It’s Alice’s birthday and her sorority girlfriends throw her a themed party. Everyone comes as their favorite, sexy character from Wonderland. The Jabberwocky wasn’t invited and brings murder and mayhem to the girls’ night out.
Sorority Girls on Mushrooms. I think that might have been a better title for this film.
Our film begins with that dreaded title card “based on true events”. I sincerely doubt that. Twenty years ago, Ann Lewis (Katie Hotchkiss) is looking at a house owned by the strange Charlene Glass (Gabrielle Abitol). Ann can’t really afford the place, just really wanted to see it. Charlene lets her wander the house unaccompanied, and Ann is attacked and killed by a masked murderer in the cellar.
Cut to the present. Ann’s daughter Alice (Malerie Grady) is about to turn 21. The sisters in her sorority decide to throw her an Alice in Wonderland themed party at the same house, which is now owned by Mr. White (Christopher Senger), who just happens to be the uncle of Alice’s best friend Malory (Marlene Mc’Cohen).
Malory sets up the whole party, designating each sister a character from the book. Each costume is chosen to match the personality of the person wearing it. Malory is, of course, the White Rabbit, as she is the host of the party. The Caterpillar is assigned to Pima (Elizabeth Lam Nguyen), a chemistry major who brought her own mushrooms. Tweedle Dee and Tweedle Dum are given to the inseperable Donna and Dee (Heath Butler, Jennifer Field). Malory’s uncle is the Mad Hatter. and of course the bitchy sorority girl Tiffany(Katie Locke O’Brien) is the Red Queen. Her minion Sammantha (Kim Argetsinger) is the pepper-happy chef. Lastly, we have Kat (Kelly Kula) who seems to disappear and re-appear at will, very much like the Cheshire Cat.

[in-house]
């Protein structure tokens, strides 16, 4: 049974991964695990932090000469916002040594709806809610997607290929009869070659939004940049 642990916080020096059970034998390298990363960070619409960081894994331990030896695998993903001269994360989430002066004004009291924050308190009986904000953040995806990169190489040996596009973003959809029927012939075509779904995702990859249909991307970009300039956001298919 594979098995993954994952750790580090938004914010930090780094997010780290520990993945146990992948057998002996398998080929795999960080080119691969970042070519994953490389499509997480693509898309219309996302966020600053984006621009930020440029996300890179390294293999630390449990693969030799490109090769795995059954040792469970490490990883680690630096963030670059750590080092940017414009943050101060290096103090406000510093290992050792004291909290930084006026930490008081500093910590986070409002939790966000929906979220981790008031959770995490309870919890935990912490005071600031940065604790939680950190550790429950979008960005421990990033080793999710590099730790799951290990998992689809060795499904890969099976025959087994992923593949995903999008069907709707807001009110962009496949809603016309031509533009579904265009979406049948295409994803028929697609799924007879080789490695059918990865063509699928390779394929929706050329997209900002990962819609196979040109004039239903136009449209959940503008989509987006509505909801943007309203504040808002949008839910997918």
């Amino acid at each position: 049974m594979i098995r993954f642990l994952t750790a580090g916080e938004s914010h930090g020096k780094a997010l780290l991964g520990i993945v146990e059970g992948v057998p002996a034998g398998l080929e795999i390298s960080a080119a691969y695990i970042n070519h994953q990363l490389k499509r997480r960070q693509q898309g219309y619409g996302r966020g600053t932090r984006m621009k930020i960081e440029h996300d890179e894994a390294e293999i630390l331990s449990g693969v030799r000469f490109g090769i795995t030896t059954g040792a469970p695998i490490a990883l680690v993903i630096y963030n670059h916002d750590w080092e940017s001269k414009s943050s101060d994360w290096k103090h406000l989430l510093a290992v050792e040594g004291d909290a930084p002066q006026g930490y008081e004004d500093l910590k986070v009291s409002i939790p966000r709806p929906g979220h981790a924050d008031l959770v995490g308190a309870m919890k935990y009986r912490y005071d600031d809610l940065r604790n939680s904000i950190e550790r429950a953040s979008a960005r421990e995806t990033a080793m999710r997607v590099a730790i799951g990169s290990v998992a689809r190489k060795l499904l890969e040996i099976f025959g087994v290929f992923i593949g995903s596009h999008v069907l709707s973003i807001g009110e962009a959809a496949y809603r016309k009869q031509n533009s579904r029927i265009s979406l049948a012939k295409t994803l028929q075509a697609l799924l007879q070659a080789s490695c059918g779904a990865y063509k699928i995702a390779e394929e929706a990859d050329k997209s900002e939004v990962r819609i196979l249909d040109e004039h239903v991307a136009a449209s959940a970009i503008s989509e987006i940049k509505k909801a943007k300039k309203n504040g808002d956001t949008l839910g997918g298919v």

Since Tiffany is dating Alice’s ex, Matt (John Buco II), a firm “no boys allowed” rule is put in place. This doesn’t go over so well. Tiffany smuggles Matt into the party anyway, and Malory’s estranged boyfriend Andrew (Montre Bible) sneaks into the house the night before the party and rigs traps all over the place.
Thus sets up the worst 21rst party EVER. No booze. No boys. No cell phones. Just a tea party and charades with Malory’s (presumably) gay uncle while wearing Loved Ones halloween costumes. Tiffany gets bitchier and bitchier, which ultimately leads to a few fun girl fights. Pima starts doling out magic mushrooms, and the trip goes bad for one girl after another. Eventually, the party breaks up into three seperate groups, on different floors of the house.
And if that wasn’t bad enough…..people start dying. Apparently, The Jabberwocky is not pleased to have been left off the guest list. Murder, murder everywhere. The girls don’t realize what’s going on at first, but once they do they take matters into their own hands.
Everything in the film follows the Alice in Wonderland story, either as an extended metaphor or literally. I willing to bet that, on paper, this looked like a really good idea. and to be honest, I can totally appreciate the concept. In execution, however, I don’t think it worked out quite the way the writer planned it.
The film was written and directed by Dennis Devine, who has several films to his credit including Vampires of Sorority Row, Demon Kiss, Dead Girls, and Nazi Dawn. An interesting bit of trivia – I discovered that almost all the cast of this film have been in at least one of his previous films.
The special effects aren’t great. Mostly practical as far as I can tell, and some are better than others. The acting is hit and miss. Some of the scenes are really well done, while other scenes are not so much.
I do have to give a special note about some of the performances. Kelly Kula is quite brilliant as the Chesire Cat. Katie Locke O’Brien as Tiffany is so over the top bitchy that you almost believe it. I absolutely loved Christopher Senger as Renee White. And Malerie Grady’s Alice is an understated performance, but as the story progresses she really embodies the character.
In spite of whatever criticisms I can make, I have to admit I kinda liked it. It’s a low budget, indie horror film that both suffers and benefits from everything that entails. I’m not going to tell you this film is great, but there are moments of greatness peppered throughout the film. The concept itself makes the film worth watching.
So one a scale of one to ten, ten being awesome, I’m giving this film 6 white rabbits.